Town center a big topic at Staff meeting

The subject of a town center was one of the main topics at the Wednesday, July 5, Town of Farragut Staff/Developer meeting in Town Hall.

Two Farragut residents got the chance to voice their opinions about a variety of things, including the “old” Ingles shopping center and Farragut architecture.

On the agenda were height requirements for future development on the corners of Kingston Pike and Campbell Station Road.

“I’m interested to see what they come up with on the corner,” Cheryl Nehls, a Farragut resident who lives off Smith Road, said before the meeting began.

“The old Silver Spoon property is on our land use map,” Mark Shipley, Community Development director, said. “It’s been adopted by the Board of Mayor and Aldermen as a top priority because we want to develop a downtown.”

That property is slated to include a smaller and a larger building.

“Did he get back to you?” Nehls asked about Jake Ogle, a developer of the site.

“I haven’t seen anything formal yet,” Shipley said. “Jake Ogle said the numbers [cost per square foot] are still high.”

“The smaller building is a Starbucks, isn’t it?” Robin Hill, a longtime Farragut resident and former Farragut Municipal Planning Commission chair, said.

“Yes,” Shipley said.

Hill expressed his concern about adding a freestanding Starbucks to ones already in Kroger and Ingles.

“The planning commission shouldn’t do anything to encourage [too many Starbucks],” Hill said.

“This is not about Starbucks,” Alderman Louise Povlin said. “This is about a restaurant, and even if that doesn’t work out, that we’ve built a building that can be repurposed. It’s not our job to decide which entity goes in there.”

Alderman Ron Williams said that his daughter-in-law is the manager of a Starbucks in Indianapolis and that 70 percent of their business is from the drive-through.

“We want structures that resemble a downtown and are pedestrian-friendly,” Shipley said about the mixed-use area. “We’ve got some parcels in the mixed-use town center area that are really small.”

Shipley went on to explain that the two-story height requirement, or the appearance of having a second floor, has been a hardship for the developers of the old Silver Spoon property.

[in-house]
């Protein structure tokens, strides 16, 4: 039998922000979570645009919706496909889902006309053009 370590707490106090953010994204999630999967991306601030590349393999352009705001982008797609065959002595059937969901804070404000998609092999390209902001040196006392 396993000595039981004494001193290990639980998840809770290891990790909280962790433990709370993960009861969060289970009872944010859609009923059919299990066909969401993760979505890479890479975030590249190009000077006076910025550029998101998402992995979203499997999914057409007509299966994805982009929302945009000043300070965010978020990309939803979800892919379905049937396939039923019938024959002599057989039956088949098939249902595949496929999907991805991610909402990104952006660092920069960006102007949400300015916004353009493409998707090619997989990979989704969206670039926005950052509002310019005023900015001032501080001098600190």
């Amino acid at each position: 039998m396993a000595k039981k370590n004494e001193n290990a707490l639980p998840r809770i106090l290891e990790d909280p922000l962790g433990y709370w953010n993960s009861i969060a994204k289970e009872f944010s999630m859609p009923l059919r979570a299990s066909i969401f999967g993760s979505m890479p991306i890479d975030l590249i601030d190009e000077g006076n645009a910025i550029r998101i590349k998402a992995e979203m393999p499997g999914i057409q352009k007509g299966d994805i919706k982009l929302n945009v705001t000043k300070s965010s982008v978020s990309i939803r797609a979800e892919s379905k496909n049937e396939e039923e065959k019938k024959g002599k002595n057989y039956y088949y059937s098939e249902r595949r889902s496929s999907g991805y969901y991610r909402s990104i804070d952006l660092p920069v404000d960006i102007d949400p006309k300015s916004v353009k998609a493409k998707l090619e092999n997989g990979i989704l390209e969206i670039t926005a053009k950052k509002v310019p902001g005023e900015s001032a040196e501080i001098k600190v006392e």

Povlin said the last rendering of the proposed development “looked tortured. … It’s a highly unattractive building. It was awful, very disheartening. A well done one-story building is better than a building that’s trying to look like two stories with a reduced height.”

“One thing I don’t want for the Town is to put a false front on the buildings like they did at Turkey Creek,” Hill said. “That’s junk.”

“They don’t really have enough physical space for the parking,” Shipley said about the larger building. “It doesn’t have the ability to have a leasable second floor because they don’t have enough space for parking. What we talked about is whether we should limit the acreage and give somebody with a small piece of property the ability to amend the height requirement (to one story) and changing the language to not require the two stories for every building.”

Nehls asked if buildings shouldn’t be planned for the distant future so that a third story could be added, with the possibility of a nearby parking garage.

“That should probably be looked at,” Shipley said.

“This is my concern,” Povlin said. “It’s good to think outside the box. We can want a town center all we want. But we live in suburbia and people want to live in the suburbs. People like having a yard. We might like to have all this, but is it reasonable? We may be putting a lot of costs on developers.”

“My ideal is low structures [homes and businesses] so that everybody can see the ridges,” Nehls said.

“Do we want the town center to be here in the ‘town center?’” Hill asked. “Because that’s not how we’re acting in terms of things being built. Another town center is already there at Renaissance and Watt Road … Ten years ago I told Noah and Knick Myers that would be the center of Town and they were doing the right thing.”

“I think the only other place is the old Ingles, but there is not really enough property,” Shipley said.

Hill said that as a long time Town resident, that’s what he’d always hoped for.

“Sometimes what you hope for and what the property owners want to do aren’t the same thing,” Williams said. “We’ve got to fix those two corners.”

“Are there any incentives being given to Conoco [Phillips 66] to keep the weeds from growing up and not looking run down?” Nehls asked.

“As a Town, are you all doing anything to contact Mr. Ingles and tell him his old shopping center is falling apart?” Hill asked.

He added the old Ingles is “a dustbin” and “the best thing you could hope for is a good fire.”

“That building has a lot of potential,” Shipley said.

However, Hill said, “If you’re looking for a town center [location[, that’s made to order for it.”